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Reporter’s Notebook: Concrete endures

Monday, November 30, 2015 by Elizabeth Pagano

Happy Birthday, Shudde!… There wasn’t much going on at the last meeting of the Zoning and Platting Commission on Tuesday, Nov. 17. It took the panel only 15 minutes to approve the consent agenda, postpone a couple of items and adjourn. The only notable thing that took place occurred after the meeting, when Commissioner Jackie Goodman unfurled a giant banner, which she presented to her colleagues to sign. It was in honor of Shudde Fath, longtime member of the Electric Utility Commission, who will turn 100 on Jan. 16. The banner was designed by Goodman and Olivia Hayden, the program and development director for the Save Barton Creek Association, the group Fath helped found and for which she subsequently served as treasurer for three decades. Although she stepped down from that position in recent years, Fath still sits on the SBCA board and remains a member of the Electric Utility Commission, on which she has served continuously since her appointment in 1977. “She’s never missed a meeting,” said Goodman.

Mesa mess… A proposal to remove bike lanes and add street parking along Northwest Austin’s Mesa Drive continues to stoke passions on both sides of the issue, with most of the anger being directed at the city (at least if this blog post is to be believed). The city has promised a solution soon, but in the meantime, Bike Austin has planned a rally for Dec. 5 and produced a petition calling for dedicated bike lanes with parking on alternate sides of the street. It has been signed by about 665 people. According to a letter written by the Transportation Department’s Laura Dierenfield and Dipti Borkar-Desai, the original proposal was to “implement and improve a bicycle route system, per the Austin Bicycle Plan.” The revised proposal, after hearing from residents, is to allow parking on both sides of the street and convert an existing bike lane into a “wide shoulder that would serve both on-street parking and non-motorized users.” The letter also provides some historical context: “The original project proposal that was brought to the community on June 24th included restricting parking on the west side of Mesa Drive for the length of the project to provide parking-free bicycle lanes. Local stakeholder feedback resulted in a second proposal of restricted parking on the west side of Mesa south of Knollwood Drive and restricted parking on the east side of Mesa north of Knollwood Drive. This proposal maintained parking-free bicycle lanes and was further discussed at a second meeting held on Sept. 15. While there was some support raised for the proposed parking restrictions to maintain parking-free bicycle lanes, we received strong feedback that parking is light and that having access to on-street parking on both sides of the street outweighs having a parking-free bicycle facility in this location.”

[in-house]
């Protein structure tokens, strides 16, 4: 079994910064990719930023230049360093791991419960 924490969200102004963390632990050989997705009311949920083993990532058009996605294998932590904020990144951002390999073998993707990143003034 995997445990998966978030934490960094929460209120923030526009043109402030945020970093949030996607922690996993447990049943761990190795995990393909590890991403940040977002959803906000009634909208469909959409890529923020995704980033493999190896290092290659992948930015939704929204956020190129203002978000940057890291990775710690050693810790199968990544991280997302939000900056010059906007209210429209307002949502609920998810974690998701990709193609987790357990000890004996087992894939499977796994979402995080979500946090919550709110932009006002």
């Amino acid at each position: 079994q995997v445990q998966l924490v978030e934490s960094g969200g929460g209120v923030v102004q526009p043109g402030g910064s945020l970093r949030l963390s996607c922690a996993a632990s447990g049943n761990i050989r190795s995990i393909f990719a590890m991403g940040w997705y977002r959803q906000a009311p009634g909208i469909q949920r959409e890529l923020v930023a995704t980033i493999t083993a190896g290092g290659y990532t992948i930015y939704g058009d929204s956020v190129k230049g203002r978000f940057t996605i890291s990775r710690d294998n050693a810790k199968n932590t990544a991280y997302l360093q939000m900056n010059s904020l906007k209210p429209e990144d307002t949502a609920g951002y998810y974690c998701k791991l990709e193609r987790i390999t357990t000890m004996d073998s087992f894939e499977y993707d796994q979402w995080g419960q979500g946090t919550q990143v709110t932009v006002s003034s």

Last of their kind, at least for now… On Nov. 13, City Council approved a moratorium on Type 2 short-term rentals as it considers more changes to the city’s Short Term Rental Ordinance. During their late night deliberations, Council members also drew a distinct line between those applications that did and didn’t get in before that moratorium took effect. According to a recent memo from the city’s Code Department, “16 STR Type 2 Operating Licenses were issued, 5 licenses were denied and 4 applicants withdrew their applications.” Code Department staff is continuing to process 19 applications.

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This week’s Reporter’s Notebook comes from the notebooks of Jack Craver and Elizabeth Pagano.

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